The Element Hafnium
Atomic Number: 72
Atomic Weight: 178.49
Melting Point: 2506 K (2233°C or 4051°F)
Boiling Point: 4876 K (4603°C or 8317°F)
Density: 13.3 grams per cubic centimeter
Phase at Room Temperature: Solid
Element Classification: Metal
Period Number: 6
Group Number: 4
Group Name: none
What's in a name? From the Latin word for the city of Copenhagen, Hafnia.
Say what? Hafnium is pronounced as HAF-neeem.
History and Uses:
Hafnium was discovered by Dirk Coster, a Danish chemist, and George Charles de Hevesy, a Hungarian chemist, in 1923. They used a method known as X-ray spectroscopy to study the arrangement of the outer electrons of atoms in samples of zirconium ore. The electron structure of hafnium had been predicted by Niels Bohr and Coster and Hevesy found a pattern that matched. Hafnium is difficult to separate from zirconium and is present in all of its ores. It is obtained with the same methods used to extract zirconium.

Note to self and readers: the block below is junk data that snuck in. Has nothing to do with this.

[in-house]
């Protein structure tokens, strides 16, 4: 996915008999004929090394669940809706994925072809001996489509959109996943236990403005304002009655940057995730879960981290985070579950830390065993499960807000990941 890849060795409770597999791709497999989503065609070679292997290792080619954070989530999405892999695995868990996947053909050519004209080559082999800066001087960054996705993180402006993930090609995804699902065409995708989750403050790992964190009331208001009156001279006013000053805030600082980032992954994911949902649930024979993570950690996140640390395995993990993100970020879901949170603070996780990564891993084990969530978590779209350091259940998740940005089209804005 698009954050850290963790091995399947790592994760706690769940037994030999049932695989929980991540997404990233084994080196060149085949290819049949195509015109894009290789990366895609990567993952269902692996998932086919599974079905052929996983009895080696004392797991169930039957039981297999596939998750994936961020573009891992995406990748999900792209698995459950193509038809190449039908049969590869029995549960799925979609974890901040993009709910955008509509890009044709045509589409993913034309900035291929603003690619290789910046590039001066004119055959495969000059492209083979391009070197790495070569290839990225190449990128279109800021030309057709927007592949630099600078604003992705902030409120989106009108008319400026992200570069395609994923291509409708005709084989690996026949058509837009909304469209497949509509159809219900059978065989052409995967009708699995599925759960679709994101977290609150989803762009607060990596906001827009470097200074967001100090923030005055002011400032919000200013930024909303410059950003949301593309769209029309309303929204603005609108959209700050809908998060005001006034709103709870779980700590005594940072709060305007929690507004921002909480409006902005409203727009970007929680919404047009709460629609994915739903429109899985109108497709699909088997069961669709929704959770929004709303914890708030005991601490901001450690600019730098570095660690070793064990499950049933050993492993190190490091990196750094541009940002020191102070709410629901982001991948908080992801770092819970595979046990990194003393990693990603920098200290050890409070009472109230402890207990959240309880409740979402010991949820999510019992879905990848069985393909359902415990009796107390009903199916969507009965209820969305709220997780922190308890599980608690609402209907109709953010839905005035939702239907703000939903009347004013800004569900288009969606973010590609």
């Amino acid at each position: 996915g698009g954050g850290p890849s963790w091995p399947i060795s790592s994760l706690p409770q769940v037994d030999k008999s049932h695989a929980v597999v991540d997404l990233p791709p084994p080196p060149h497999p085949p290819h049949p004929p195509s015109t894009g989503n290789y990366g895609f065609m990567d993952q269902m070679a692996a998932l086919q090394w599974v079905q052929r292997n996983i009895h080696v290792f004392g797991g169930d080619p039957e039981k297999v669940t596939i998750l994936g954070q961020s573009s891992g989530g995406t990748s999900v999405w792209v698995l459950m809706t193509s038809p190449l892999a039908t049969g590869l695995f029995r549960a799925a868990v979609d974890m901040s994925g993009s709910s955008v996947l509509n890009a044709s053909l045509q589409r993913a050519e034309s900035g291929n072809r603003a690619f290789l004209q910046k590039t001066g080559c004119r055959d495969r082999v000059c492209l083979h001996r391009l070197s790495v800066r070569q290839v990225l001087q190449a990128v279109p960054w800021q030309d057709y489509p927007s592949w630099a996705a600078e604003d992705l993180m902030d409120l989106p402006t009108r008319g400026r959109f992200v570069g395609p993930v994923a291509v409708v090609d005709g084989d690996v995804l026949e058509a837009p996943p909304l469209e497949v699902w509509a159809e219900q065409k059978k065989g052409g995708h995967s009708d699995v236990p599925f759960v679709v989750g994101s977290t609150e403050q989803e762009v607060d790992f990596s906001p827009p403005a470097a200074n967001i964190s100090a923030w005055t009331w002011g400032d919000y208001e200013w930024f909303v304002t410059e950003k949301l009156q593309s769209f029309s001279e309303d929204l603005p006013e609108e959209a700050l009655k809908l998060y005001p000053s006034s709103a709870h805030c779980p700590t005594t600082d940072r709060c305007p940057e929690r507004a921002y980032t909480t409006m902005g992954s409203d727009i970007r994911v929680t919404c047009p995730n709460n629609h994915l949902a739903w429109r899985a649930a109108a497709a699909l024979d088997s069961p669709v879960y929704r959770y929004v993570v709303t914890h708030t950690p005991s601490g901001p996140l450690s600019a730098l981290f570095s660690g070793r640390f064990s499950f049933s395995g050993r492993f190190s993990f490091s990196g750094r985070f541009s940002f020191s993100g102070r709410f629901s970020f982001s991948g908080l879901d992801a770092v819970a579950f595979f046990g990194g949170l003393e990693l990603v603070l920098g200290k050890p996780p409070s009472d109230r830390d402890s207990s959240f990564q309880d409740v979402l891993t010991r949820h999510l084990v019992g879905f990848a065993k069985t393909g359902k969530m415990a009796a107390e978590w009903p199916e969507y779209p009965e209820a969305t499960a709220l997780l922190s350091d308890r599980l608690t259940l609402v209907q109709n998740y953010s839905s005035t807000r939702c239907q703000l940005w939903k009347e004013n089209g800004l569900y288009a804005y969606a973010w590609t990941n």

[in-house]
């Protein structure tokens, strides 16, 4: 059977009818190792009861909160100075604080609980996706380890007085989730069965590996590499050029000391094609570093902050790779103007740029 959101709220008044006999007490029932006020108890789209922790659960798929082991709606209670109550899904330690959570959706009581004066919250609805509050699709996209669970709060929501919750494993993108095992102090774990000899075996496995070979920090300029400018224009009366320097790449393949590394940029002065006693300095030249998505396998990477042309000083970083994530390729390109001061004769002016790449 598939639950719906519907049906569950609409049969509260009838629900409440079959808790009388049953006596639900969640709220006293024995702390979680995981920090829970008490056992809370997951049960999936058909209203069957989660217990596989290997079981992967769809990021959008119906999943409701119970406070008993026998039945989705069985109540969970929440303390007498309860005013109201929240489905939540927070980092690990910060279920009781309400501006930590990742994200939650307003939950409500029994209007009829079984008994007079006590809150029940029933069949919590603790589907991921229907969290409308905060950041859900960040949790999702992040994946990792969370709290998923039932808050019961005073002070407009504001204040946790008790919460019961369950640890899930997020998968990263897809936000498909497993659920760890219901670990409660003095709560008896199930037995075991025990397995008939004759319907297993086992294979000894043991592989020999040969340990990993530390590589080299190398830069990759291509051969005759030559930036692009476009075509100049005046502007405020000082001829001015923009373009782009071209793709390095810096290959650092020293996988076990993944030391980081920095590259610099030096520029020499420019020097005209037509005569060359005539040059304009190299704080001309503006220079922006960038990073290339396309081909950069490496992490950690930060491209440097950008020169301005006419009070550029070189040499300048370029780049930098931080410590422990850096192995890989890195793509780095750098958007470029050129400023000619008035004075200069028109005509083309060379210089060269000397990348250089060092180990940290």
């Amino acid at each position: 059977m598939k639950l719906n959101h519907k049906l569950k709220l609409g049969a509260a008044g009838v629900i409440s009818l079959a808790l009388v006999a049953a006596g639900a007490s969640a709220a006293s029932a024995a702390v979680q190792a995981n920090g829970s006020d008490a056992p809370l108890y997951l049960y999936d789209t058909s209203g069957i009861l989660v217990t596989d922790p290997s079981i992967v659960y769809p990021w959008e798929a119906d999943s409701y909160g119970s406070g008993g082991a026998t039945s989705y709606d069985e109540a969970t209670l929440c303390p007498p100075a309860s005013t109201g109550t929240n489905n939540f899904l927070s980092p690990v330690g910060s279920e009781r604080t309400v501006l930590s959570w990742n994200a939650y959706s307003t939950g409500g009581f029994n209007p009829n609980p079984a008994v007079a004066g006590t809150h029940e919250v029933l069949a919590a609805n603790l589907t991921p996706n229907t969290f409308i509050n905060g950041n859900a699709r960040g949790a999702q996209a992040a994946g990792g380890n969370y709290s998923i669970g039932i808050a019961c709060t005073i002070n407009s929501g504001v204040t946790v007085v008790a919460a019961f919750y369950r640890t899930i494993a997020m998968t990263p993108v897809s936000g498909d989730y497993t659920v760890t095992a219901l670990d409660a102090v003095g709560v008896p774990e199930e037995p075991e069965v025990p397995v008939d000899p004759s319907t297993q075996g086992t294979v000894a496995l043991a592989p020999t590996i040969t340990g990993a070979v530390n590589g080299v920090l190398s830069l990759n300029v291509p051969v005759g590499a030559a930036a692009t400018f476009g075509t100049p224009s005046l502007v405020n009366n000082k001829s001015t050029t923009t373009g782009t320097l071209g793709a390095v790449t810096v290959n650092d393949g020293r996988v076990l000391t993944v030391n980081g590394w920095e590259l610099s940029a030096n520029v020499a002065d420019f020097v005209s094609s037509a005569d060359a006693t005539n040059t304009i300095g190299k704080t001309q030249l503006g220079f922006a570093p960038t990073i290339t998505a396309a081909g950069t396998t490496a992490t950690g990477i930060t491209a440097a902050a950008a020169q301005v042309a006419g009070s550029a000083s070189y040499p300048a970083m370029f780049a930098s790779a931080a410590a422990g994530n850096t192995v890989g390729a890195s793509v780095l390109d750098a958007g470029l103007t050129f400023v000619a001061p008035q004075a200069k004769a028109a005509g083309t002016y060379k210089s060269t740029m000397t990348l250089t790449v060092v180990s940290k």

Hafnium is a good absorber of neutrons and is used in the control rods of nuclear reactors. Hafnium is also used in vacuum tubes as a getter, a material that combines with and removes trace gases from vacuum tubes. Hafnium has been used as an alloying agent in iron, titanium, niobium and other metals.
Melting near 3890°C, hafnium carbide (HfC) has the highest melting point of any known two-element compound. Hafnium nitride (HfN) also has a high melting point, around 3305°C. Other hafnium compounds include: hafnium chloride (HfCl4), hafnium fluoride (HfF4) and hafnium oxide (HfO2).
Estimated Crustal Abundance: 3.0 milligrams per kilogram
Estimated Oceanic Abundance: 7×10-6 milligrams per liter
Number of Stable Isotopes: 5 (View all isotope data)
Ionization Energy: 6.825 eV
Oxidation States: +4
3s2 3p6 3d10
4s2 4p6 4d10 4f14
5s2 5p6 5d2